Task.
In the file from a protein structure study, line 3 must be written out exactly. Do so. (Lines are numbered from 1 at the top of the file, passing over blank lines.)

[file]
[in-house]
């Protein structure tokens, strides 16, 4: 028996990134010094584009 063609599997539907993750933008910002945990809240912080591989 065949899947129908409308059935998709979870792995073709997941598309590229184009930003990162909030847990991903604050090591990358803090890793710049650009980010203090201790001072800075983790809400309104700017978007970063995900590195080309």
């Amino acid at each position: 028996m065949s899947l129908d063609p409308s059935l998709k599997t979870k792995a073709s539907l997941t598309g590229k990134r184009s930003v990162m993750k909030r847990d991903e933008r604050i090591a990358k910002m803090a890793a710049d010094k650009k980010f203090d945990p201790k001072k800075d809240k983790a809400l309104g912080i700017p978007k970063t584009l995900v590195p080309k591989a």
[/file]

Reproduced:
């Amino acid at each position: 028996m065949s899947l129908d063609p409308s059935l998709k599997t979870k792995a073709s539907l997941t598309g590229k990134r184009s930003v990162m993750k909030r847990d991903e933008r604050i090591a990358k910002m803090a890793a710049d010094k650009k980010f203090d945990p201790k001072k800075d809240k983790a809400l309104g912080i700017p978007k970063t584009l995900v590195p080309k591989a």